As readers know, Terry Lenamon is a nationally known expert in mitigation trial work on death penalty cases.  For those watching the media coverage of the Arias’ case, the work to which Terry has dedicated his life is exemplified in the stage that this trial entered when the jury verdict returned with a guilty verdict.  

Here are some reference materials that those following the Jodi Arias’ trial as it enters the sentencing phase may find helpful.

Jodi Arias is scheduled to take the stand on Monday as her mitigation counsel puts on their case for why the jury should exclude capital punishment for her in the death of Travis Alexander 

For those following along with the media coverage next week:

The Arizona Legislature has passed legislation (A.R.S. § 13-751) that requires two things to be found by the jury before a person can be sentenced to death in that state:

1.  proof beyond a reasonable doubt of at least one aggravating circumstance as set forth in Arizona law (A.R.S. § 13-751(F): read that law here) and

2.  finding that there are "no mitigating circumstances sufficiently substantial to call for leniency.” Mitigation is defined as evidence relevant to “any aspect of the defendant’s character, propensities or record and any of the circumstances of the offense."  (A.R.S. § 13-751(E): read that law here.).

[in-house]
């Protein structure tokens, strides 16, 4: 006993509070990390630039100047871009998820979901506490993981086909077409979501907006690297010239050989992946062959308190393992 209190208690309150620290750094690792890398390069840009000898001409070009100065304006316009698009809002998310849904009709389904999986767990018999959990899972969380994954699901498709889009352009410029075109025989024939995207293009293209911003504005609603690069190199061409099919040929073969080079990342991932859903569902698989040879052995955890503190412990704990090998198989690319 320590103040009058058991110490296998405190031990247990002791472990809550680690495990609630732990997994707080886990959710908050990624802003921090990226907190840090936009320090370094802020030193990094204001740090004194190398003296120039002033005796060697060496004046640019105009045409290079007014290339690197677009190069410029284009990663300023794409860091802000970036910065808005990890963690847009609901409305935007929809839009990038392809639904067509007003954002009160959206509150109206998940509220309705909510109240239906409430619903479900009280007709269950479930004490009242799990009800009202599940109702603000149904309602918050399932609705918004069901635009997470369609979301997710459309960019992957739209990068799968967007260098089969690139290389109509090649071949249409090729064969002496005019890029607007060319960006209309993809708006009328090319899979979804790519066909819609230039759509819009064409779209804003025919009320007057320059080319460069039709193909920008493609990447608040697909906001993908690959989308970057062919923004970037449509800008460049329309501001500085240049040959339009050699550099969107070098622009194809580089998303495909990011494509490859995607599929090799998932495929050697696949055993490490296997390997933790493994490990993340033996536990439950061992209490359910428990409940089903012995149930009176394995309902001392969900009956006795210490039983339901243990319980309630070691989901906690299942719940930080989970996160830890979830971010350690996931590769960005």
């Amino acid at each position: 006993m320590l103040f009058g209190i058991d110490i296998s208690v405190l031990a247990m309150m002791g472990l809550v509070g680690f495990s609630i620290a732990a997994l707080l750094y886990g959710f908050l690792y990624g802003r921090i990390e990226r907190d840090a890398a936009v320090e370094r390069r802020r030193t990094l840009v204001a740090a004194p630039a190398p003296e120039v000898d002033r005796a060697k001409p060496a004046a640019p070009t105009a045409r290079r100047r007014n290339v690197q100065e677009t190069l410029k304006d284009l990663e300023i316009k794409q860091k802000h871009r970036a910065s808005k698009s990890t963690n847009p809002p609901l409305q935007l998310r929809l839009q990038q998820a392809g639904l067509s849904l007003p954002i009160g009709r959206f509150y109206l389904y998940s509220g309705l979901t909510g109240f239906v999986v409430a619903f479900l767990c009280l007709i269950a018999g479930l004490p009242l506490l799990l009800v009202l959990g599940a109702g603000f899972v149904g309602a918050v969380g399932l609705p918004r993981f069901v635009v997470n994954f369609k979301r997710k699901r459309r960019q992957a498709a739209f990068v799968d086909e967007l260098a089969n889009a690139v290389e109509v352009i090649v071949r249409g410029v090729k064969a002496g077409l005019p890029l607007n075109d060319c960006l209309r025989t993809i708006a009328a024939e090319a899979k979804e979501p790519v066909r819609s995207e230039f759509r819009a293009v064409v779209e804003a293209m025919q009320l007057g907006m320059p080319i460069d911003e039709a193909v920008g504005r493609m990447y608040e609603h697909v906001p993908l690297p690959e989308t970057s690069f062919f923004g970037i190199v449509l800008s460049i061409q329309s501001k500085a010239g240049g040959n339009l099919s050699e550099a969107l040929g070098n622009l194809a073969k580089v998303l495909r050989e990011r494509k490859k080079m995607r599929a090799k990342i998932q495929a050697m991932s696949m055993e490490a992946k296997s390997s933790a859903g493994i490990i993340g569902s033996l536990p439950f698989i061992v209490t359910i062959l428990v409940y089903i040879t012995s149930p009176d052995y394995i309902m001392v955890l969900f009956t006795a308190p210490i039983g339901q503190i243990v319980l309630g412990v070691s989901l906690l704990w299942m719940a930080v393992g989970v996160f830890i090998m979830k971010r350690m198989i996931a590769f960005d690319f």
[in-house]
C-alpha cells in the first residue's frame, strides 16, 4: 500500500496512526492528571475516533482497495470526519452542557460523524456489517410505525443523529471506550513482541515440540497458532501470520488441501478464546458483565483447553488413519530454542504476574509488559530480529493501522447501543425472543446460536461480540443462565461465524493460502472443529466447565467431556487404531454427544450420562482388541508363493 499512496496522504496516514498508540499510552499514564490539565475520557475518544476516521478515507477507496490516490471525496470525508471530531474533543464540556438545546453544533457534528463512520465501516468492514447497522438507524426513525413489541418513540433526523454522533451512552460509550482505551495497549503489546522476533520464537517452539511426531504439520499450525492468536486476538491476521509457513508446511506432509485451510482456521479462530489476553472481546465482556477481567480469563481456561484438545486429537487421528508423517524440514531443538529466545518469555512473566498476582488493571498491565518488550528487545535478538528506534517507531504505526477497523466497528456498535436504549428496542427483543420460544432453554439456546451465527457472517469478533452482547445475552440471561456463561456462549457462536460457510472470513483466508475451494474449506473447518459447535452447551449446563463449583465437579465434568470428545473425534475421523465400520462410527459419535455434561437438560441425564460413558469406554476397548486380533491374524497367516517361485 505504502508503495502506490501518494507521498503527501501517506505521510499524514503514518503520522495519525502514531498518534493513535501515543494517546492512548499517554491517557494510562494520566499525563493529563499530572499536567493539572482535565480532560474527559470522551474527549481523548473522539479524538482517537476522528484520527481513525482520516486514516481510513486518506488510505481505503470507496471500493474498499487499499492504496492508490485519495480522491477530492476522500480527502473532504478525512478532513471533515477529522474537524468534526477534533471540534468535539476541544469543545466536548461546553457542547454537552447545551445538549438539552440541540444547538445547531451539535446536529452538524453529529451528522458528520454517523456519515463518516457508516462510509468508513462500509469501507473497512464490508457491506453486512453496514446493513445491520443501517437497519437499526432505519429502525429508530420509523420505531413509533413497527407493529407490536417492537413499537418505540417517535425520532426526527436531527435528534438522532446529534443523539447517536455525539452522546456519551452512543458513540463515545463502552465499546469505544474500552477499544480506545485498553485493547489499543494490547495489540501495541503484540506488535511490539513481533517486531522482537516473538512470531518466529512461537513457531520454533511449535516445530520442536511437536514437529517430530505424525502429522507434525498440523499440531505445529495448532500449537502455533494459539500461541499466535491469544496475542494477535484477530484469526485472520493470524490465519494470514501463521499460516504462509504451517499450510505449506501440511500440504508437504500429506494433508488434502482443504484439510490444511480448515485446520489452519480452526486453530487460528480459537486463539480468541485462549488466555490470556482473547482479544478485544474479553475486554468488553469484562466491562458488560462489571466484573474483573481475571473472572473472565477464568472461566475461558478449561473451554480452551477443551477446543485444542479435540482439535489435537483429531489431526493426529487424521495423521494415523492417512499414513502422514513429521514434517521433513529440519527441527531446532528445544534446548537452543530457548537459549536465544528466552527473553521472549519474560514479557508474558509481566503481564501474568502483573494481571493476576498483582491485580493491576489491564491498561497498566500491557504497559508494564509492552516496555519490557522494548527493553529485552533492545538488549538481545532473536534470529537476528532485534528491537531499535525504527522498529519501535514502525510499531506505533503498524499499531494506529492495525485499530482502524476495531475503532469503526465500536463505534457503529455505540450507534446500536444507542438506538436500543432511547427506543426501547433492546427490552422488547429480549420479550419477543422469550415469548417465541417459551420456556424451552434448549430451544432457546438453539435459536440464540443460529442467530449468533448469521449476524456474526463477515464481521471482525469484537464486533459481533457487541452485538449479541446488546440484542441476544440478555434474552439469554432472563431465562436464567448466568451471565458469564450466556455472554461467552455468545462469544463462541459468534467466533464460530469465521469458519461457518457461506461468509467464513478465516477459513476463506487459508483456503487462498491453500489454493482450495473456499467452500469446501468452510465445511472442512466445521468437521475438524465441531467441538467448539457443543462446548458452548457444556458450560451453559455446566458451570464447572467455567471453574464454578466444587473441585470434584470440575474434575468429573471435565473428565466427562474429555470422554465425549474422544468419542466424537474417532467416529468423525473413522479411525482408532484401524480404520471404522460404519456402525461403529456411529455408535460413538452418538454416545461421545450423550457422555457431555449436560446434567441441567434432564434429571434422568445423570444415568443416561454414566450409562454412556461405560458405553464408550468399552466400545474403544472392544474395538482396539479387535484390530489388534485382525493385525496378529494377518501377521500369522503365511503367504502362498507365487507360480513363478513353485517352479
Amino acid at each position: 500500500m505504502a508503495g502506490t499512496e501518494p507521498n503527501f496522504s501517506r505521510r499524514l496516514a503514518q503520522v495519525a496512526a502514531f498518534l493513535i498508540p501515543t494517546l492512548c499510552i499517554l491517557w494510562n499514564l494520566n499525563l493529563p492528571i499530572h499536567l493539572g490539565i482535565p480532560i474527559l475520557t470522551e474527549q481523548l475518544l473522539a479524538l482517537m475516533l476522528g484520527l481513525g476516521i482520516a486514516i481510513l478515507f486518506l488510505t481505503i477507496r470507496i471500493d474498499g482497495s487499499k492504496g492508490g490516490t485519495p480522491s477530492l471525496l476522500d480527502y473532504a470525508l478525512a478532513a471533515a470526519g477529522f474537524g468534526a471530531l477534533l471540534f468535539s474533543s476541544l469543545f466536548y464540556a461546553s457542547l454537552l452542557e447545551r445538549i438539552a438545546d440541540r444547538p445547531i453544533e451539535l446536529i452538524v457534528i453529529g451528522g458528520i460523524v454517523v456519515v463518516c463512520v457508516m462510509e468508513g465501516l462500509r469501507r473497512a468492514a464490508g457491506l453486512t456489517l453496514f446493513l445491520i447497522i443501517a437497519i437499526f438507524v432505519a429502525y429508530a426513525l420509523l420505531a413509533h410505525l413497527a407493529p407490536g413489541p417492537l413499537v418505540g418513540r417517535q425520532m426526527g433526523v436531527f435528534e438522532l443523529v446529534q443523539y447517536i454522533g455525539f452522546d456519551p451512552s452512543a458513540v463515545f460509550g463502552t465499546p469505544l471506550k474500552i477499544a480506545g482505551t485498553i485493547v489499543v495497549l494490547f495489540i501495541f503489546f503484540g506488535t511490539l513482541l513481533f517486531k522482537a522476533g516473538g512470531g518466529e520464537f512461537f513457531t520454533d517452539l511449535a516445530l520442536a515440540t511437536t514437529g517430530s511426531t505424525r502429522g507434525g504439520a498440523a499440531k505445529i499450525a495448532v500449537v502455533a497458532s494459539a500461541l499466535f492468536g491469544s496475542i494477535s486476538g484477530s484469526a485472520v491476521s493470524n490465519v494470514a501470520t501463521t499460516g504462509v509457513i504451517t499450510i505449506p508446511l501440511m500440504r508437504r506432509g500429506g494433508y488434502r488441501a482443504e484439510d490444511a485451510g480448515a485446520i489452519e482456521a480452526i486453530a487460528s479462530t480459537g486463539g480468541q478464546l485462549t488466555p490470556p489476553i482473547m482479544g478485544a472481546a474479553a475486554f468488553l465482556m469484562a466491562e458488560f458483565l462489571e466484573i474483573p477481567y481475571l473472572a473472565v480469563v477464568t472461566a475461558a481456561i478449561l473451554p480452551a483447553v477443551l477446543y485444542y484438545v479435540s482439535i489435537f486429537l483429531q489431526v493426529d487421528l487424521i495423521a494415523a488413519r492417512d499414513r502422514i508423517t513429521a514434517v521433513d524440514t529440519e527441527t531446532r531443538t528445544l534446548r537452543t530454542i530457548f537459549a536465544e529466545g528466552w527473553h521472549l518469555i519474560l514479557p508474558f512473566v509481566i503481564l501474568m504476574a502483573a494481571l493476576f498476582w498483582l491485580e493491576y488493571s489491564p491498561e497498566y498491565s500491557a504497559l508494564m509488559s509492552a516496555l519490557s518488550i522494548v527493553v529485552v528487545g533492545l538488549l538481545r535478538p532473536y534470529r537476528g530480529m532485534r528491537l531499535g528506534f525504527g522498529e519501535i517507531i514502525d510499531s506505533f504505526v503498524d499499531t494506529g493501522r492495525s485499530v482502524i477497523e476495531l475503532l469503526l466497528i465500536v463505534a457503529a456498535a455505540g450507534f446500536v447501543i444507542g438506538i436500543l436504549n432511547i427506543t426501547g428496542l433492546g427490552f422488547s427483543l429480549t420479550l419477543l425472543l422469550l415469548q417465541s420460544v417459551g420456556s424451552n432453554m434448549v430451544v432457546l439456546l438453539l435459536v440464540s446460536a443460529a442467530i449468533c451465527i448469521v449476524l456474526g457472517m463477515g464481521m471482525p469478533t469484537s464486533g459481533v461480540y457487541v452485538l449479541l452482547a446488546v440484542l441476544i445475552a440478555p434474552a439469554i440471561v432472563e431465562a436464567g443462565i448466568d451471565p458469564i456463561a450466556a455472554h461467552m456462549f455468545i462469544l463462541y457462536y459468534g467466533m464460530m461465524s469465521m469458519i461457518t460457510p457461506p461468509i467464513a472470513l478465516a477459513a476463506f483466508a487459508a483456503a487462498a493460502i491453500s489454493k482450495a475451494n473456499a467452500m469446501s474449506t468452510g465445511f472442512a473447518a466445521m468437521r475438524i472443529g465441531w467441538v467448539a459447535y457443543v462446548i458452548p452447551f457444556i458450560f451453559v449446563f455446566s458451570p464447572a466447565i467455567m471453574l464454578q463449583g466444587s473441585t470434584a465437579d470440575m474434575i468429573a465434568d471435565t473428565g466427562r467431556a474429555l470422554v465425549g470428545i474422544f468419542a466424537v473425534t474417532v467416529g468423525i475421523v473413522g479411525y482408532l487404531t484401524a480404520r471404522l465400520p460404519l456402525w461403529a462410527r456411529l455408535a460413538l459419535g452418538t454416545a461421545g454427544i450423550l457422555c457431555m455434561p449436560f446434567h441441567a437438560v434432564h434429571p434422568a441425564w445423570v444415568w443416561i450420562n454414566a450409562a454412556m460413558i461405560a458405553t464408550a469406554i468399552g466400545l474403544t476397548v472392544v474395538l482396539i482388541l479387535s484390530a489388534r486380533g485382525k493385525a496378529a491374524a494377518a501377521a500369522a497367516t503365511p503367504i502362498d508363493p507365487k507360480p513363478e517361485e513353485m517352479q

The Arizona Supreme Court has published its Capital Sentencing Guide online and further information is provided there, including a discussion of case law pertaining to mitigating circumstances in death penalty sentencing trials.

Both the statute and the court opinions discussing and ruling upon mitigation will be applicable to the mitigation case presented by the defense team.  

 Most folk interested in the death penalty, whether they are for or against capital punishment, have read the non-fiction novel by Truman Capote, In Cold Blood, or seen the film based upon that book which starred Robert Blake and Scott Wilson as the two men executed by the State of Kansas for the killings of the Clutter family back in 1959.  

Most people know that Perry Smith and Richard Hickock were sentenced to death by hanging for the killing of an entire family in their rural family home but not as many people are aware that after the Kansas crime, the two men left Kansas and roamed the country — including stints in Nevada and Florida.

Which means that it is very possible that Smith and Hickock were in the State of Florida at the time of another set of homicides close to Miami: that of the Walker family, crimes that have remained unsolved even today.

Through a set of facts tying Smith and Hickock to the Walker homicides that has been deemed sufficient to support a court order allowing exhumation of their bodies, the two In Cold Blood killers may now be tied by DNA evidence to the Walker homicides as well.

For details, read the continuing coverage at the Huffington Post or the Miami Herald.  The bodies were exhumed yesterday and DNA testing has already begun.  It’s not clear when any results or findings will be announced.